Internal Medicine and Medical Investigation Journal

ISSN: 2474-7750

Correlation of Muscle Strength and Mass with Bone Mineral Density in Postmenopausal Women


Author(s): Veline Martínez, Harold Saavedra, Mayra Rojas, Juan José Martínez, Marisol Posada, Guillermo Guzmán

Osteoporosis is a systemic disease of the bone, which entails an increased risk

of fracture, with high impact on morbidity, mortality and costs in the health system. Several

studies have shown a relationship between muscle mass and strength with bone mineral density.

Our objective is to determine the correlation between these variables in postmenopausal


Materials and Methods:

For the correlation study, 100 postmenopausal women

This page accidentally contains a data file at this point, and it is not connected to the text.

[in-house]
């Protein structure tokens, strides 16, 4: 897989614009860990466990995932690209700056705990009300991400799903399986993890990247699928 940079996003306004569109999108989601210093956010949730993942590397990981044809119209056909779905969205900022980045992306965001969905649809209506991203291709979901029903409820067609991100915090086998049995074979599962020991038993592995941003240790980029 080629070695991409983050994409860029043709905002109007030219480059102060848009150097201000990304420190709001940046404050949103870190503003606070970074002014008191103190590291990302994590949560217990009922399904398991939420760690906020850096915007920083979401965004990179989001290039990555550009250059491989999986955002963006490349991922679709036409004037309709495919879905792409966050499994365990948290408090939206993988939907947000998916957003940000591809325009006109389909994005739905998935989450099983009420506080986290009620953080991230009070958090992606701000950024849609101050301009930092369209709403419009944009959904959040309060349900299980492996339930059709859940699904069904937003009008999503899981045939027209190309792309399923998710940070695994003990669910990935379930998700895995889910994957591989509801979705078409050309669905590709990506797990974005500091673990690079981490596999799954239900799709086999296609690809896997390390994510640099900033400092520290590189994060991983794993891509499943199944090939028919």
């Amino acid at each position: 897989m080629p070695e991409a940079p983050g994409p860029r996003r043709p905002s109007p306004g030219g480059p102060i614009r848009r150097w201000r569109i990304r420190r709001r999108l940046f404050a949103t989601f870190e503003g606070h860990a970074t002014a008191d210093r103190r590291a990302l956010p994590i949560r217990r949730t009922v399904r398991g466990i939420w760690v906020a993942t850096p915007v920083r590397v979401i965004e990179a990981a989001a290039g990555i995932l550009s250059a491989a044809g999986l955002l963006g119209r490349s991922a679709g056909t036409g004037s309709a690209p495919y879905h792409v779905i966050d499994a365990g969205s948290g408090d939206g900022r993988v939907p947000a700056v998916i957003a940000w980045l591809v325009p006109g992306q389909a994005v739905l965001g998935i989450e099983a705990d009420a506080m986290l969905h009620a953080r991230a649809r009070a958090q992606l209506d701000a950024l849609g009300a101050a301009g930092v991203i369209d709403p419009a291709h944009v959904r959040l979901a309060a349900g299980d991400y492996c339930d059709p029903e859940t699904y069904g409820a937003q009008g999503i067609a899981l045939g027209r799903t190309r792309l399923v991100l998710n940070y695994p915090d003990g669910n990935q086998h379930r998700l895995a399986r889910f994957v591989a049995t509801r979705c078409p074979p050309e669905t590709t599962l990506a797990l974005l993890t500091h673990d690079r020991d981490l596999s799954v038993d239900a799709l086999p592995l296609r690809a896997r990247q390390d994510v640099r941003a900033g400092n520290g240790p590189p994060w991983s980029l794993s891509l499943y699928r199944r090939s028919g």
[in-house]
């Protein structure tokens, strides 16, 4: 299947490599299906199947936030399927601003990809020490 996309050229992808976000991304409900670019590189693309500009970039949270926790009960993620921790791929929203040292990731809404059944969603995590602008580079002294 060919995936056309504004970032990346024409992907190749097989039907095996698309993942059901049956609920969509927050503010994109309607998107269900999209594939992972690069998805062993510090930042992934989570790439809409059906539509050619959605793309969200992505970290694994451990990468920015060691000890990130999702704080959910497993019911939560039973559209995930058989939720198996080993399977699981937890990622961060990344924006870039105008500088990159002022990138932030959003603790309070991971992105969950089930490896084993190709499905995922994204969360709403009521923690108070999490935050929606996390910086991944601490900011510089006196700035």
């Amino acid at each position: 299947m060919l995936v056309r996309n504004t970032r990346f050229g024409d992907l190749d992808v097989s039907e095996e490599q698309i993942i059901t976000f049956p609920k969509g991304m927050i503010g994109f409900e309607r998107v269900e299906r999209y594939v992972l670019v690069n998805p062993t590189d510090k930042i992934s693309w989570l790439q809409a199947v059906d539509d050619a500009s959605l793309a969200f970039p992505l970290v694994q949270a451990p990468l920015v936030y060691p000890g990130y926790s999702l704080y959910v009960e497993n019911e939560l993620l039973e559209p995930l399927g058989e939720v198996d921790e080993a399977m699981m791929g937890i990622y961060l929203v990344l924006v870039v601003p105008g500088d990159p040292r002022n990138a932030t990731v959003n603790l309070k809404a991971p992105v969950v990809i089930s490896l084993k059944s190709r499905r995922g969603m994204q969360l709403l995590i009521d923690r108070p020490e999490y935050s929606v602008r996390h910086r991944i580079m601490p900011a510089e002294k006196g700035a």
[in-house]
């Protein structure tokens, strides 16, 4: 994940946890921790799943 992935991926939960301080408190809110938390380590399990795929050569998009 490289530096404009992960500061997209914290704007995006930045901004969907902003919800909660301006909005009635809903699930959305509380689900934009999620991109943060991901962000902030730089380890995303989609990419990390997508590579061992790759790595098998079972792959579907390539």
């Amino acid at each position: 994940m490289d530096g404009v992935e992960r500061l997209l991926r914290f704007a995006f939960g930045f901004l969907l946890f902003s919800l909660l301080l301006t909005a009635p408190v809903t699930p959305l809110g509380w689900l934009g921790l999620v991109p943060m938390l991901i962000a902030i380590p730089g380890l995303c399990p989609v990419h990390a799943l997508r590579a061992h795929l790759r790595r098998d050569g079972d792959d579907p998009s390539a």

older than 50 years were selected randomly and a sociodemographic survey was conducted,

and muscle strength was determined by manual grip strength, which was measured with a

digital dynamometer. Bone mineral density measurements and muscle mass were obtained

with densitometry. The correlation between strength, muscle mass, and bone mineral density

was determined by a Spearman correlation.


The average age was 62.8 ± 7.48. Femur

and column bone mineral density were significantly related to the muscle mass index, weight,

and body mass index. The prevalence of fragility fracture was 17%. The bone mineral density

of the femur was lower in patients with fragile fracture, and there was a negative and significant

correlation between femur bone mineral density and skeletal muscle mass index.


Bone health studies should include the study of muscle mass index and the skeletal muscle

mass index. The improvement of the muscle mass index can influence femoral and vertebral

bone mineral density with significant impact on fragility fractures. This is the first study of its

kind conducted in Colombia and South America.

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